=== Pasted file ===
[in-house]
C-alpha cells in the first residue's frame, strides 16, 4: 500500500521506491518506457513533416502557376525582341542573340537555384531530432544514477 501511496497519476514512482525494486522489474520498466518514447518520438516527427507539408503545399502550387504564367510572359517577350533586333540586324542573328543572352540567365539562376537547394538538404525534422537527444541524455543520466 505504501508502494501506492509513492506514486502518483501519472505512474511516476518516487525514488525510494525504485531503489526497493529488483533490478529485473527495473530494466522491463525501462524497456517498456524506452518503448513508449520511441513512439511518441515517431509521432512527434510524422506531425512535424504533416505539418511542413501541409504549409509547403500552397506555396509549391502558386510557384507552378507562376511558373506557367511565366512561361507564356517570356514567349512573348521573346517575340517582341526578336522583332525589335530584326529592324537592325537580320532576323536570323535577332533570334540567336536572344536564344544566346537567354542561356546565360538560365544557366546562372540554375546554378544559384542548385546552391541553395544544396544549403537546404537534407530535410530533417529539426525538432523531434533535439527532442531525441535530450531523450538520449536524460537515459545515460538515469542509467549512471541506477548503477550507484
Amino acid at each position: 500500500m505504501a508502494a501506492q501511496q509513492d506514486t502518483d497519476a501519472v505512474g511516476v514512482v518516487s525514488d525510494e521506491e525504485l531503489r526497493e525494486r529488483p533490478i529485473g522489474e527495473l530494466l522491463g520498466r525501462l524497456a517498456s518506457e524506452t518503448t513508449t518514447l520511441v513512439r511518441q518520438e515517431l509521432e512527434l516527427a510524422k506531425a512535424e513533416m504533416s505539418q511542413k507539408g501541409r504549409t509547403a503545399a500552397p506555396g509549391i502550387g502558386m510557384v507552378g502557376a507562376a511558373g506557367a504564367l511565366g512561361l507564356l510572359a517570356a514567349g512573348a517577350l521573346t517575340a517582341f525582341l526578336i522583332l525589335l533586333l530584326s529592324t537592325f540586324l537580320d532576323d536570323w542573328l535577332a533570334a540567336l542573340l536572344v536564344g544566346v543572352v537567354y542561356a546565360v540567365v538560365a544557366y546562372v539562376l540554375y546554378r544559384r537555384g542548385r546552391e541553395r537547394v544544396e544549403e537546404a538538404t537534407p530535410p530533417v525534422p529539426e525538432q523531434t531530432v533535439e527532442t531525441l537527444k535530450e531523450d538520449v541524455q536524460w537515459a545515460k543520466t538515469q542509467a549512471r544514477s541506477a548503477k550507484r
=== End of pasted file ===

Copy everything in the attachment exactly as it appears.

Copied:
[in-house]
C-alpha cells in the first residue's frame, strides 16, 4: 500500500521506491518506457513533416502557376525582341542573340537555384531530432544514477 501511496497519476514512482525494486522489474520498466518514447518520438516527427507539408503545399502550387504564367510572359517577350533586333540586324542573328543572352540567365539562376537547394538538404525534422537527444541524455543520466 505504501508502494501506492509513492506514486502518483501519472505512474511516476518516487525514488525510494525504485531503489526497493529488483533490478529485473527495473530494466522491463525501462524497456517498456524506452518503448513508449520511441513512439511518441515517431509521432512527434510524422506531425512535424504533416505539418511542413501541409504549409509547403500552397506555396509549391502558386510557384507552378507562376511558373506557367511565366512561361507564356517570356514567349512573348521573346517575340517582341526578336522583332525589335530584326529592324537592325537580320532576323536570323535577332533570334540567336536572344536564344544566346537567354542561356546565360538560365544557366546562372540554375546554378544559384542548385546552391541553395544544396544549403537546404537534407530535410530533417529539426525538432523531434533535439527532442531525441535530450531523450538520449536524460537515459545515460538515469542509467549512471541506477548503477550507484
Amino acid at each position: 500500500m505504501a508502494a501506492q501511496q509513492d506514486t502518483d497519476a501519472v505512474g511516476v514512482v518516487s525514488d525510494e521506491e525504485l531503489r526497493e525494486r529488483p533490478i529485473g522489474e527495473l530494466l522491463g520498466r525501462l524497456a517498456s518506457e524506452t518503448t513508449t518514447l520511441v513512439r511518441q518520438e515517431l509521432e512527434l516527427a510524422k506531425a512535424e513533416m504533416s505539418q511542413k507539408g501541409r504549409t509547403a503545399a500552397p506555396g509549391i502550387g502558386m510557384v507552378g502557376a507562376a511558373g506557367a504564367l511565366g512561361l507564356l510572359a517570356a514567349g512573348a517577350l521573346t517575340a517582341f525582341l526578336i522583332l525589335l533586333l530584326s529592324t537592325f540586324l537580320d532576323d536570323w542573328l535577332a533570334a540567336l542573340l536572344v536564344g544566346v543572352v537567354y542561356a546565360v540567365v538560365a544557366y546562372v539562376l540554375y546554378r544559384r537555384g542548385r546552391e541553395r537547394v544544396e544549403e537546404a538538404t537534407p530535410p530533417v525534422p529539426e525538432q523531434t531530432v533535439e527532442t531525441l537527444k535530450e531523450d538520449v541524455q536524460w537515459a545515460k543520466t538515469q542509467a549512471r544514477s541506477a548503477k550507484r